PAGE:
As for how long - I would say at least a year, we waited 10 months though so I'm hypocritical! But it just felt right. The things above were things that we went through (a million times... I am a worrier!) before anything happened. Housework we didn't actually discuss massively, but his standards are higher than mine, and it sorted itself out - we have an arrangement where he's in charge of the kitchen, hallway and our room, and I'm in charge of the living room, bathroom and DS' room. Actually we are both pretty crap in general but it's actually cleaner now on average than it was before he moved in, and it doesn't feel like one of us is doing all of it. Financially, we worked out how everything would change etc, but in the end it actually happened rather quickly due to family stuff, and what we completely forgot to take into account was that income support and tax credits stop straight away, and can take weeks to sort out the new claim, which meant we had just about enough to cover bills and a small amount of food for about 2 months, sounds fine in theory, difficult when you need to get a bus somewhere, or family emergency means you end up using more petrol than usual, or your toddler is going through a growth spurt and eating you out of house and home. If we'd have thought about that, we would have made sure we had some money as backup - in the end we just ended up asking our parents to buy us food, which was embarrassing.
BertieBotts, thank you for taking the time to share your experiences. Even though we have covered most of the stuff you mentioned your post has really been thought provoking and helpful. We are both very serious about this and do see ourselves getting married. It's just the fear which is normal I imagine that if it doesn't work out I will have exposed my dc's to pain again!!
My lovely partner has recently moved in with me and my 3 DS. We have been together just under a year. To me it feels right, I am very serious about the relationship and I believe he is too. We were spending most of out time together anyway, and it helped that he lived close by.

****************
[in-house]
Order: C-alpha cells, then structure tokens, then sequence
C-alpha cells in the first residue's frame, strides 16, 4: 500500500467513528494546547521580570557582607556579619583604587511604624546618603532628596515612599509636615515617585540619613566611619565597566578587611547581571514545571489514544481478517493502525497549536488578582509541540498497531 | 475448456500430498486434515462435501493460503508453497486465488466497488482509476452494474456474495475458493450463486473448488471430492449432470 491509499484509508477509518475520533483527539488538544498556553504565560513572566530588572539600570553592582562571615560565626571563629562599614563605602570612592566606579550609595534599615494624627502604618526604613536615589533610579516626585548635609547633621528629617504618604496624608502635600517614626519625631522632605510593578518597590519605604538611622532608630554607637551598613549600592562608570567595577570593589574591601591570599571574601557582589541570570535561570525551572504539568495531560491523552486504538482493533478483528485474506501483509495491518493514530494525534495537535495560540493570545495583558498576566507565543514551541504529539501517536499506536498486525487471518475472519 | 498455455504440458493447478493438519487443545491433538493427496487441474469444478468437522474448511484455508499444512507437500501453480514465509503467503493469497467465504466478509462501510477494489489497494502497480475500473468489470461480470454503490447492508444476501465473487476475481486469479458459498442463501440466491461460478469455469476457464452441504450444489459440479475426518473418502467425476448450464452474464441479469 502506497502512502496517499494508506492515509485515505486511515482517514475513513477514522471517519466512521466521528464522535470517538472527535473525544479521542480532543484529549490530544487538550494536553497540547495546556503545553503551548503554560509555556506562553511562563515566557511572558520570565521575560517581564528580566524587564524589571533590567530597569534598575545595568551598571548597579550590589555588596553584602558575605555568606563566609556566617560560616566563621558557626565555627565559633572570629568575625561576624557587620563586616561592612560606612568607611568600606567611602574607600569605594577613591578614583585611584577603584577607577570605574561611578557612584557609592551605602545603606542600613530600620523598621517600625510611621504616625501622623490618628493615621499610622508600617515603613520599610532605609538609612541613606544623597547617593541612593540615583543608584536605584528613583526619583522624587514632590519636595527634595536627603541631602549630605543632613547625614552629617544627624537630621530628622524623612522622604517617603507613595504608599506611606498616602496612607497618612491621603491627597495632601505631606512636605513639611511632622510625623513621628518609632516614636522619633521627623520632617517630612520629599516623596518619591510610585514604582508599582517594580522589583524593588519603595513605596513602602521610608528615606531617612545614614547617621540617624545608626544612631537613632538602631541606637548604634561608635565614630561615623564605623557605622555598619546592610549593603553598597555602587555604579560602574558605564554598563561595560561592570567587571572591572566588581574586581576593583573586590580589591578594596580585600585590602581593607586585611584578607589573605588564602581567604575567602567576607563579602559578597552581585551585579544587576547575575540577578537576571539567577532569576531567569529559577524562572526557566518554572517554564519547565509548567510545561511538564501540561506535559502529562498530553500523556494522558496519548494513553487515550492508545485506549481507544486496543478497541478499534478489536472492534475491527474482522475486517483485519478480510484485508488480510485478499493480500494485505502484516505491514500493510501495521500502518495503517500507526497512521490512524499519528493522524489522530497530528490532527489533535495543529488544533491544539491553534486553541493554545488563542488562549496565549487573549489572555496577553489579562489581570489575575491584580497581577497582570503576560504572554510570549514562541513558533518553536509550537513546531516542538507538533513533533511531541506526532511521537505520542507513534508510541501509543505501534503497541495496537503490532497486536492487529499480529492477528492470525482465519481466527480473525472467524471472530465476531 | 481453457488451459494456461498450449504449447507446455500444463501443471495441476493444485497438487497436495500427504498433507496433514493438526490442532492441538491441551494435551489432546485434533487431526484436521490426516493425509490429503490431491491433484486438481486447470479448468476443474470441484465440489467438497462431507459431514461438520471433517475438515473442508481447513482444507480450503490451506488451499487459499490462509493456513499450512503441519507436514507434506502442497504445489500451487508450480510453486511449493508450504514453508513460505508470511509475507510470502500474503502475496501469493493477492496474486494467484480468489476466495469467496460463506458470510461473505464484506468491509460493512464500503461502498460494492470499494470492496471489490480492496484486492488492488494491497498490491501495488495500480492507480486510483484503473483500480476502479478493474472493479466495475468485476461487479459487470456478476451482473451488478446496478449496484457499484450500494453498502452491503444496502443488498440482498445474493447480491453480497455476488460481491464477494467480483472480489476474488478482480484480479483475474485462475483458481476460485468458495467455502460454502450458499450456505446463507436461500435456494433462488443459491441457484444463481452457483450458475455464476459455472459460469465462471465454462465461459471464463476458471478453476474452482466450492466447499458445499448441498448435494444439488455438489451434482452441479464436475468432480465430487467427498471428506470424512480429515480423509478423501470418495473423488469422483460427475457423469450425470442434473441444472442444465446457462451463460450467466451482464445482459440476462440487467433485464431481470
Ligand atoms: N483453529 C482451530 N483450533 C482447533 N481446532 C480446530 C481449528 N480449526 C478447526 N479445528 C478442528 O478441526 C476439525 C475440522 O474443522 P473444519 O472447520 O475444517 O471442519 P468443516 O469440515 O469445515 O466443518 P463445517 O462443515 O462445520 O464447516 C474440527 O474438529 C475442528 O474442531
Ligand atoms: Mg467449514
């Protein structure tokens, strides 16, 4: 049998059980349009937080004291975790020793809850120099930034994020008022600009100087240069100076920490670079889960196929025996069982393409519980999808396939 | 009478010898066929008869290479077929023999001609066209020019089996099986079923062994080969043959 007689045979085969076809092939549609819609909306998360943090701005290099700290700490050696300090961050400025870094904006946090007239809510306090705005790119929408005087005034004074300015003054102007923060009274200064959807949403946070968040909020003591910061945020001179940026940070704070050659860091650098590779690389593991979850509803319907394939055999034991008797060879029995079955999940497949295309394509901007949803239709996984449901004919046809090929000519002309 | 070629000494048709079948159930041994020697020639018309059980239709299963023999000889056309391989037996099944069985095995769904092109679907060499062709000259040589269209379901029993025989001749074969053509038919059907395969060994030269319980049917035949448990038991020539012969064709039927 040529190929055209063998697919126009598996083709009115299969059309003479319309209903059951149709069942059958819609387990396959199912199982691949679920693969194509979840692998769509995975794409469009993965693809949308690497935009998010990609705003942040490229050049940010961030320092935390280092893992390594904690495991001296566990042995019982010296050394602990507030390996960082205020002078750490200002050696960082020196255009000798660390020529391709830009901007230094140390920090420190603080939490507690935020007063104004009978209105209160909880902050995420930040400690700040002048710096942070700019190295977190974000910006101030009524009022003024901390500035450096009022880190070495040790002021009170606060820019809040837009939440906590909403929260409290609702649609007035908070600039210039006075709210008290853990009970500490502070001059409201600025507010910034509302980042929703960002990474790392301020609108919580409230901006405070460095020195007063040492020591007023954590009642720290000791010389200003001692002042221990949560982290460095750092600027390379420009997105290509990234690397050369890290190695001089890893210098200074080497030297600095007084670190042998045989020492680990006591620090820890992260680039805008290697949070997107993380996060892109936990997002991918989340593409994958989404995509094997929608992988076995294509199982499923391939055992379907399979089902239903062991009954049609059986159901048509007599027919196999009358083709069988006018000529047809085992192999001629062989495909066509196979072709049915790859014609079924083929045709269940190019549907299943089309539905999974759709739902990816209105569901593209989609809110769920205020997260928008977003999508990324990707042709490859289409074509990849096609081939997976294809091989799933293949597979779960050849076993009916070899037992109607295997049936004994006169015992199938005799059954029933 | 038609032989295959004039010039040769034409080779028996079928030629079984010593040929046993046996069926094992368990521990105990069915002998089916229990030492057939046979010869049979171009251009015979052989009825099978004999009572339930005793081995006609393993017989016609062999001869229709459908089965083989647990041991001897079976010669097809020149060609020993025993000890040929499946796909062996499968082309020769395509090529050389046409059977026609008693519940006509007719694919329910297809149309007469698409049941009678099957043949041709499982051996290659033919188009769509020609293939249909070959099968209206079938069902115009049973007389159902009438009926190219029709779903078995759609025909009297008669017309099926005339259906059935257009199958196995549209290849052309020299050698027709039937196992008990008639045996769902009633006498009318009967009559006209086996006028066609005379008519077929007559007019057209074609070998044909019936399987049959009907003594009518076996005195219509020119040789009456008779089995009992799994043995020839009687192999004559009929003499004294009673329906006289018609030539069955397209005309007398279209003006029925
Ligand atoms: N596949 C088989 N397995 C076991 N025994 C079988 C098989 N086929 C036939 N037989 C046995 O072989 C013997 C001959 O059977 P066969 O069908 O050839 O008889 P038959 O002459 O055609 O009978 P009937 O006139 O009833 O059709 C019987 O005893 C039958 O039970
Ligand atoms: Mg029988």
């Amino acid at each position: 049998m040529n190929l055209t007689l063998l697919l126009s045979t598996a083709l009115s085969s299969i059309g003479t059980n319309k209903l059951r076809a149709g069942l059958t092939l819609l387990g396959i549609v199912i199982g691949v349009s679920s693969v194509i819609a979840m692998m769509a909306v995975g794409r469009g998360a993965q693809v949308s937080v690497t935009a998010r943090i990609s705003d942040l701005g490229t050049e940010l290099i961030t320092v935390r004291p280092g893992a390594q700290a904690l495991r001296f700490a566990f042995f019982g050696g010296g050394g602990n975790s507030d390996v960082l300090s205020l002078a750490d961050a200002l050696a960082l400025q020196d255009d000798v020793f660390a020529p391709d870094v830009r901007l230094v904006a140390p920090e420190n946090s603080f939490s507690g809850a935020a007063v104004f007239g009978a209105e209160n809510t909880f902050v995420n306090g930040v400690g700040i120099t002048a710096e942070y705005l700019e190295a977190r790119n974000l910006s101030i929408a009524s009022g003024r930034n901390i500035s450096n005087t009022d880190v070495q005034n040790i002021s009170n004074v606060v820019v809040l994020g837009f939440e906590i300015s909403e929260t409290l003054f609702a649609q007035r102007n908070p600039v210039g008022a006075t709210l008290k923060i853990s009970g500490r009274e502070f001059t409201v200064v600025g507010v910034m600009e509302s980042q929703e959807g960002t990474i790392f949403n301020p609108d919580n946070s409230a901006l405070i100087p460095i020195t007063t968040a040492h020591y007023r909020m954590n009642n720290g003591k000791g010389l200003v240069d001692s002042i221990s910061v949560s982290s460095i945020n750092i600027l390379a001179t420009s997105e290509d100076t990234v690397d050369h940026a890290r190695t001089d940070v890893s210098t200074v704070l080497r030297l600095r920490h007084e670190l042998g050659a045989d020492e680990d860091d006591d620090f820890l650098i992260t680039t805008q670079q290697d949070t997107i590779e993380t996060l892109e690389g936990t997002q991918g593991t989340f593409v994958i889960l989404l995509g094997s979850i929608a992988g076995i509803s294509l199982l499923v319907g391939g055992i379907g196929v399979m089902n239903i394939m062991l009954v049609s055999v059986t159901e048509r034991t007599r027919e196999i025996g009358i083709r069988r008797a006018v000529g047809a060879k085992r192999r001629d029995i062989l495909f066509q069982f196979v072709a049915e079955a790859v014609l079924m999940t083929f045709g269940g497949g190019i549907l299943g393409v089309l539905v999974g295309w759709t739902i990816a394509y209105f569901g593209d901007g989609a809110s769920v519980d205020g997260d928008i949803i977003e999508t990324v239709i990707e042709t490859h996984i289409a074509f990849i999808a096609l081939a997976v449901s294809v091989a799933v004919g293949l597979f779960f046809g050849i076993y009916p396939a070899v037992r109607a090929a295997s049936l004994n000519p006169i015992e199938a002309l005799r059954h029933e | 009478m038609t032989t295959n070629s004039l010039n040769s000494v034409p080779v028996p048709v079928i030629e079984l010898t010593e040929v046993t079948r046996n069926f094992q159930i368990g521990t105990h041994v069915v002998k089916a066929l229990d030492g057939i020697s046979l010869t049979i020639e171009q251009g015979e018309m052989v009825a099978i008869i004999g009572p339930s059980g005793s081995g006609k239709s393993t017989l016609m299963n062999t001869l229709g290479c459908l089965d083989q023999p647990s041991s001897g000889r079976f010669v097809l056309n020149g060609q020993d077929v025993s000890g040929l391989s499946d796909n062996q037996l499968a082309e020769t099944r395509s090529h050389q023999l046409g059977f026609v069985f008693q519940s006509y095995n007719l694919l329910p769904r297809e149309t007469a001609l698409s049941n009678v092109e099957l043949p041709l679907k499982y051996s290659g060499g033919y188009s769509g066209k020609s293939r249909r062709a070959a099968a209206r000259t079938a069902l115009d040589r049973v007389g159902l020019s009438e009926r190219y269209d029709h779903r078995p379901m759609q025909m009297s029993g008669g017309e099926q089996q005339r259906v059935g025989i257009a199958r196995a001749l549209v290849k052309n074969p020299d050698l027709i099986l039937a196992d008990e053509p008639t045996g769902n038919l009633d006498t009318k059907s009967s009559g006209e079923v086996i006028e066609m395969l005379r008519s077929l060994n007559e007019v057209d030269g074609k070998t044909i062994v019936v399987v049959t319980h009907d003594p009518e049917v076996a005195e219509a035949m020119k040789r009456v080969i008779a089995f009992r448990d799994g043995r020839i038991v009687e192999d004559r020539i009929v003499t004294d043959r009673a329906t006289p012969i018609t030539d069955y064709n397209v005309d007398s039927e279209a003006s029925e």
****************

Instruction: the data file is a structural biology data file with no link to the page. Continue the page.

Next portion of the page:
The kids have just adapted. Of course they knew him well anyway. He is a great role model for them, and they are seeing a healthy relationship between the adults in the house (unlike the one I had with their father) . I know he, as well as I , is very conscious of the bond he forms with them and that it needs to work for them too.
I am very lucky in that he has children too, but they are older (young adults) and more independent - it means he has had experiences that I have not yet had, and also that his children are not in 'competition' with mine for attention etc. Their needs are no less important, but different.
someone wise told me, "if you spend more time analyzing the relationship that just doing it, there is something wrong" - I feel very lucky that this just feels right - and I know there are many men who would be reluctant to take on a divorcee in her 40's with 3 quite young children...
lemonstartree it is lovely to read how well things have gone for you. Wishing you every happiness.
Oh yes I probably should have added everything has worked out really well, even taking financial strain into account. I was actually really glad that he moved in when he did, because I unexpectedly had to go into hospital a couple of weeks ago and despite me never having left DS for so long before, and it being a bit traumatic with me carted off in an ambulance etc, he was absolutely fine staying with DP and was more upset by something which happened at the childminder's while I was gone than by the possibility of me going away again.